Our presentation was essentially physical design boards, so to create something more memorable, I concluded the pitch by making the statement that ‘we wanted to partner you so much, I would take my clothes off’, and proceeded to strip before the panel including the CEO. From the minute the jacket and tie were strewn across the room, the eyes were as wide as saucers, until on dropping my trousers, their corporate cycling kit was revealed. We won the business, and still have it, but after a few years of not cycling, my girth would not permit the same stunt now…
It was a calculated strategy as we knew that the CEO was known for his offbeat humour and the story was repeated at many a function, building our brand personality.
Alessandro Bottega, Divisional Managing Director at Ince (Pty) Ltd
9. Prepare for technical issues
Work on content and delivery, but don’t forget to take into account technical issues that might come up during the presentation (if using slides).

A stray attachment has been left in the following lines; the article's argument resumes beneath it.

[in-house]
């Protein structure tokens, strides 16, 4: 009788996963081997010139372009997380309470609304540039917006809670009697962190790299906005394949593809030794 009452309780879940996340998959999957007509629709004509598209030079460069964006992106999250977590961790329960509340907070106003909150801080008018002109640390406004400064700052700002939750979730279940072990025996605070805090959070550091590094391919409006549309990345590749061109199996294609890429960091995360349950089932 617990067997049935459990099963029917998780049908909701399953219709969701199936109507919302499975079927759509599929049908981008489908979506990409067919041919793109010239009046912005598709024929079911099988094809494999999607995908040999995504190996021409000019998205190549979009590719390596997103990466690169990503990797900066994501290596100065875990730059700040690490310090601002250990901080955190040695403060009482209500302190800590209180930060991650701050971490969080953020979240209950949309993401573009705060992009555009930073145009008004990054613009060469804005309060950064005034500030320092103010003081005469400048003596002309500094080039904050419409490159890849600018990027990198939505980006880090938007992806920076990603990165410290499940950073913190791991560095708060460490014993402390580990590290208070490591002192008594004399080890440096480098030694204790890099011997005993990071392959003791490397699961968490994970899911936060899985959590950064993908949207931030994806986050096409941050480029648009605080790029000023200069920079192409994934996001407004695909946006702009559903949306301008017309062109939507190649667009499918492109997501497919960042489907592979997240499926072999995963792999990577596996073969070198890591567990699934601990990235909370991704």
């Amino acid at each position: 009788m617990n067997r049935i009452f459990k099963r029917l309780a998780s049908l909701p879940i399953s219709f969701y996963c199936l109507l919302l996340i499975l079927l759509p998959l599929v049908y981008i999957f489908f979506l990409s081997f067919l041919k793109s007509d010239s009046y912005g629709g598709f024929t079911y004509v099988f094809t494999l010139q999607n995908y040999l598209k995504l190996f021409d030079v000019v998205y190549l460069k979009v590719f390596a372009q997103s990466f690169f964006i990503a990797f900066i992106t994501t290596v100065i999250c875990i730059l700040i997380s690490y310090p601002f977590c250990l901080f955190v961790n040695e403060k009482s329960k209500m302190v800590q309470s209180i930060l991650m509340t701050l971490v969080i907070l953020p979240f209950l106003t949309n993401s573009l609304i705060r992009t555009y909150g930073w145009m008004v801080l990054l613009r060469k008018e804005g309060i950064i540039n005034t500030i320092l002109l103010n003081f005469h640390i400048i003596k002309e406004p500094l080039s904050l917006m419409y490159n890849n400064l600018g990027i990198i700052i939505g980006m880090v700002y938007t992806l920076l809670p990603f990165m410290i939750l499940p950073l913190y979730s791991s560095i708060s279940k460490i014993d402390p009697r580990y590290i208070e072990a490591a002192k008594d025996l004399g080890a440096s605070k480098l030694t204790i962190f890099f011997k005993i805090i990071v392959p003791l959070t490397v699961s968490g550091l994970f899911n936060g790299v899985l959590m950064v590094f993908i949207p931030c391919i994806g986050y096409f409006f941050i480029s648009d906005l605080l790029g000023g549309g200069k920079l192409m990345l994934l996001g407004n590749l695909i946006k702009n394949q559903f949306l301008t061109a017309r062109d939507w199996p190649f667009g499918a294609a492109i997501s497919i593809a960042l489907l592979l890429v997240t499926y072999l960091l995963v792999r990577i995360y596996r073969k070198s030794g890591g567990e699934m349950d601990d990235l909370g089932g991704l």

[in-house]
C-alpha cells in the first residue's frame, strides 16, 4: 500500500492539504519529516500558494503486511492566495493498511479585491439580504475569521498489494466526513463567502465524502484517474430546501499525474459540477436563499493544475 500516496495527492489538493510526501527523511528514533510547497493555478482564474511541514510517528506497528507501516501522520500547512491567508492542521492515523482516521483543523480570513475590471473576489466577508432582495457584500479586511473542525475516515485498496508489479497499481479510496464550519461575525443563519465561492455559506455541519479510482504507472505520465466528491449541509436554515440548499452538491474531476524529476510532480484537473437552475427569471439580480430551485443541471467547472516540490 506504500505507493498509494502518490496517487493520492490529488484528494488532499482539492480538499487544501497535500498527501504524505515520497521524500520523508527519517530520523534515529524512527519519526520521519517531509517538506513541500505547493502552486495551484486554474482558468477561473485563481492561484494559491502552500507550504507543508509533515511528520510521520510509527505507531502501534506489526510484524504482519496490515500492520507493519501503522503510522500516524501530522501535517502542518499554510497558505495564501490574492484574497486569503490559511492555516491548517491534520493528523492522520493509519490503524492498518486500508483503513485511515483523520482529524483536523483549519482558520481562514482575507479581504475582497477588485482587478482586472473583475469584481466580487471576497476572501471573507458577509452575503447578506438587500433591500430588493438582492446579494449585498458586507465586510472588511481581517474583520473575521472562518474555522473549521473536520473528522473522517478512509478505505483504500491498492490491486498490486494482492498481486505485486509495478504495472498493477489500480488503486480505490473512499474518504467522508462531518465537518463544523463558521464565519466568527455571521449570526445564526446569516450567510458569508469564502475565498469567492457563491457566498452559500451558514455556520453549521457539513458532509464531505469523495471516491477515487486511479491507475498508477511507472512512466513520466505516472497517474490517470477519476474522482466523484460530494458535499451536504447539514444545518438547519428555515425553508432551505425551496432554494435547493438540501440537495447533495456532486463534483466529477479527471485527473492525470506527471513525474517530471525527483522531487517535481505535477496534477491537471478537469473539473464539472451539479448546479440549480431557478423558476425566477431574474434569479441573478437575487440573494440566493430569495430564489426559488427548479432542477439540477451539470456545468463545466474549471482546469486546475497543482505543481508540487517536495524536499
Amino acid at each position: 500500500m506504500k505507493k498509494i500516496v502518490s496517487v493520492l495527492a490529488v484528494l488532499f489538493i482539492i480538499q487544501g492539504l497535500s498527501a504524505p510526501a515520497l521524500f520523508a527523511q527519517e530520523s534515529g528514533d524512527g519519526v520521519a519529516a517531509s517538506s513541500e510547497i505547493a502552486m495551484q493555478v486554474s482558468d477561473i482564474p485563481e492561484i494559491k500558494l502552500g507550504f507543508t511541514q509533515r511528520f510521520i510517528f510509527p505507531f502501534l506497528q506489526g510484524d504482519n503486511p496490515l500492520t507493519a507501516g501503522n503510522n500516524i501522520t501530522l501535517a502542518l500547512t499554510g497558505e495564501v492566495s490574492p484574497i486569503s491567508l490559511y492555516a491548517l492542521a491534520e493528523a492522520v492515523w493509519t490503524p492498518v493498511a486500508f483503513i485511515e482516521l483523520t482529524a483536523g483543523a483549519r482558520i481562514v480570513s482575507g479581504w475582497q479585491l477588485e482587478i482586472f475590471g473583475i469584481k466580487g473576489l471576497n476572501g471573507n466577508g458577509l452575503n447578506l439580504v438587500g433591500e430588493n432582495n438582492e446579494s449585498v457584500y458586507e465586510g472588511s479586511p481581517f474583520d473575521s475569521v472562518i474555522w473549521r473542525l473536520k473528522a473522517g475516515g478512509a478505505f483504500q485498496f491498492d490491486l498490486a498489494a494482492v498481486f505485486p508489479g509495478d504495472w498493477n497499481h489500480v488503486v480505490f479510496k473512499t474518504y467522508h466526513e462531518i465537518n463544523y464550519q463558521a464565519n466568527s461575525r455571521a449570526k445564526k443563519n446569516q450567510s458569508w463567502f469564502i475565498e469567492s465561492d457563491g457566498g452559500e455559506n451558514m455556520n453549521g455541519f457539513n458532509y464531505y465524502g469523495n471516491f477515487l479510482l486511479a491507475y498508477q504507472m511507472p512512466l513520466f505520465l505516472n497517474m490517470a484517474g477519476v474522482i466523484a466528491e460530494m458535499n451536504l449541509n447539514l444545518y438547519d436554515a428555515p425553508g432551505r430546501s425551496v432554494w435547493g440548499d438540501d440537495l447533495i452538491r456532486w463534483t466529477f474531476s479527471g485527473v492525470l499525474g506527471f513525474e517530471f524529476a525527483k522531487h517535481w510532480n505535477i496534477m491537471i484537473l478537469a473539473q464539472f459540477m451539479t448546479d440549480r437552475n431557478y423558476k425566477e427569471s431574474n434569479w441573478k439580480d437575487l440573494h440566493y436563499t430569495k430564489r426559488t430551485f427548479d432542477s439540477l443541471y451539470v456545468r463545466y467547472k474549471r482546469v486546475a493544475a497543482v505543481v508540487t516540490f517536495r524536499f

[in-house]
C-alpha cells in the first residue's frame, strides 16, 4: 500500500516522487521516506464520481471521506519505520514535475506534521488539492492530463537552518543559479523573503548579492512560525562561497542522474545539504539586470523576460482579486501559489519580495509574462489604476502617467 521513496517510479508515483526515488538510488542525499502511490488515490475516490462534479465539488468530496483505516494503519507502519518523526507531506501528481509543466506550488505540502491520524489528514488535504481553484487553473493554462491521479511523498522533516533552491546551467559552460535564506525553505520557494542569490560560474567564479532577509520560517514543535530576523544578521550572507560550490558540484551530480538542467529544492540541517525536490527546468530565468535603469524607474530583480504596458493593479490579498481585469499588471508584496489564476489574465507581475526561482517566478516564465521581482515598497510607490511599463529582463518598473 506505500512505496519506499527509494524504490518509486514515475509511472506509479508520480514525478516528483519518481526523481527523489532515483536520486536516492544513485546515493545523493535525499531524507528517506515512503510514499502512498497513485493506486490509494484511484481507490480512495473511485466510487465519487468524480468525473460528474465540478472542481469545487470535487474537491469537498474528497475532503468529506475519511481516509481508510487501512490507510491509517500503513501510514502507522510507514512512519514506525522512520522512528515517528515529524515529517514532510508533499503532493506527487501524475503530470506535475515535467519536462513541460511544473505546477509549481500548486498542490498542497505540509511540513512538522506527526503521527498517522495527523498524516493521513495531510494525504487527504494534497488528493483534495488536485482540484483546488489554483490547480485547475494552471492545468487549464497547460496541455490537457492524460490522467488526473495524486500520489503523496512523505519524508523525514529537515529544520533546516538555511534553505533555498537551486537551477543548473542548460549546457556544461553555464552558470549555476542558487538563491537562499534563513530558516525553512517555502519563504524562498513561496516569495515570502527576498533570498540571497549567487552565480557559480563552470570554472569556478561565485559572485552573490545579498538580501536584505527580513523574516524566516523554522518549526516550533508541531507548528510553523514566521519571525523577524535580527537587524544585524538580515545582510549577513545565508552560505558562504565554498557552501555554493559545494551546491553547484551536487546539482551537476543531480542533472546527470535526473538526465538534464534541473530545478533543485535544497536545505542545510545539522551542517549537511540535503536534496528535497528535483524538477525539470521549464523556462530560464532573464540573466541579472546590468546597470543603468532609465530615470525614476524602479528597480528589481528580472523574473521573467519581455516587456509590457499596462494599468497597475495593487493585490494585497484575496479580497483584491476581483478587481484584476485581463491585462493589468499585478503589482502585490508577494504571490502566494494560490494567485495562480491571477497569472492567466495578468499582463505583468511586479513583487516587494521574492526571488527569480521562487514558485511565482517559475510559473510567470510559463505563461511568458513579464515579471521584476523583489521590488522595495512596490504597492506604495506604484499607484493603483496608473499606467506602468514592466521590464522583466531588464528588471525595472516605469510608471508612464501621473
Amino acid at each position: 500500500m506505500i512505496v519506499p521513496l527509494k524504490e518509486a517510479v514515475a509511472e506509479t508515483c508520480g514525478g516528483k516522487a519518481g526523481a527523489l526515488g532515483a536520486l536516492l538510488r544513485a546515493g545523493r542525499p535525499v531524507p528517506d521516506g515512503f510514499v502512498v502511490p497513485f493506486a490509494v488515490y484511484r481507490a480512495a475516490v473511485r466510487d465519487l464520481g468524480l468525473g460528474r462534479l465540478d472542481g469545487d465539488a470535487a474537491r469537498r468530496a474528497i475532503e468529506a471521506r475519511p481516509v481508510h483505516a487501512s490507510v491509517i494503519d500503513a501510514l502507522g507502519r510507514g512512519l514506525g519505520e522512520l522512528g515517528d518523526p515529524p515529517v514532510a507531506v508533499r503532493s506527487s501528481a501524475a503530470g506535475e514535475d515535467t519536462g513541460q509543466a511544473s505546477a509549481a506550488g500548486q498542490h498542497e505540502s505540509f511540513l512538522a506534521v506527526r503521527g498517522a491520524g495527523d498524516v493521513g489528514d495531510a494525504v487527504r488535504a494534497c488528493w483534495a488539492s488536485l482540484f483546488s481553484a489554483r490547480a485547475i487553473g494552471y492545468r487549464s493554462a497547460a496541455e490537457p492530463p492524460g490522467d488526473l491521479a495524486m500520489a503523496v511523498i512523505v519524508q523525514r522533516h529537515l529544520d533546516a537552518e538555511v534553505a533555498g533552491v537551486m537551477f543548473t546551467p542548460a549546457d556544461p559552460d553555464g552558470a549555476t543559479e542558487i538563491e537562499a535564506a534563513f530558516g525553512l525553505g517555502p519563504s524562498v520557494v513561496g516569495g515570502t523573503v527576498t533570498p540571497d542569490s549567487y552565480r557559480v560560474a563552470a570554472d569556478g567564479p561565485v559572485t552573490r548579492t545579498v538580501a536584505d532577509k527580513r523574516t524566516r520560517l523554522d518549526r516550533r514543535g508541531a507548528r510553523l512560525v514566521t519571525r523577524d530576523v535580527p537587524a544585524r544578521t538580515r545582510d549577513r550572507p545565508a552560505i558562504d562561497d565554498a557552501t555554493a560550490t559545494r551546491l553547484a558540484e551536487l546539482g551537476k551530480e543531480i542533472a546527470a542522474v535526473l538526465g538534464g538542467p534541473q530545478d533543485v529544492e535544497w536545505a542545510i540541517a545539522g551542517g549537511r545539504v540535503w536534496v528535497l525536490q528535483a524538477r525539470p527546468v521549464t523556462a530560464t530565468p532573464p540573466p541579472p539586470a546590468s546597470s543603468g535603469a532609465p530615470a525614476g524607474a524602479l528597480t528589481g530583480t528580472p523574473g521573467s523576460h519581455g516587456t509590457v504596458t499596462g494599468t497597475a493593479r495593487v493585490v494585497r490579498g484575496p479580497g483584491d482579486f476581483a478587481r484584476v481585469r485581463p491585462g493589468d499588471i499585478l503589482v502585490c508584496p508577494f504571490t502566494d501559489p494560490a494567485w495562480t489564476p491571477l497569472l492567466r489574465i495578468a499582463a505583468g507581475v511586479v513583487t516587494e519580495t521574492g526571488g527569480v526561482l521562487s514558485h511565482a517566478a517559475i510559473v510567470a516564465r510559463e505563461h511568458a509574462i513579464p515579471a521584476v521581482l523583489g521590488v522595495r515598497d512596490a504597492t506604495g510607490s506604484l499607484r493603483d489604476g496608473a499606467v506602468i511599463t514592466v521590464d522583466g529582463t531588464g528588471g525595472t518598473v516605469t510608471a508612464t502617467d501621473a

Alessandra Cimatti, Marketing and PowerPoint presentation consultant
10. Prepare for success
Simple… reduce to the core
Unexpected… surprise them
Concrete… make it real
Credible… make it believable
Emotion… help them feel it
Stories… help them remember you
…as presented by Chip & Dan Heath in Made to Stick – Succinctly summarised here….
Jon Barrett, Associate at Foreman Roberts
11. Have a clear message
The most important thing in any presentation is to ensure that you get the message right. Having a clear message for your audience is essential to achieving success, but presenters delivering marketing presentations often mix sales and marketing messages.
Remember your audience, identify your objectives, and know what you’re working towards. A marketing presentation aims to establish or generate interest, not close the deal. Keep your content relevant to your audience, and you will experience far greater success than if you just bombarded them with facts about your product or service.
Jessica Pyne, Marketing Communications Assistant at m62 visualcommunications
12. Prepare for the worst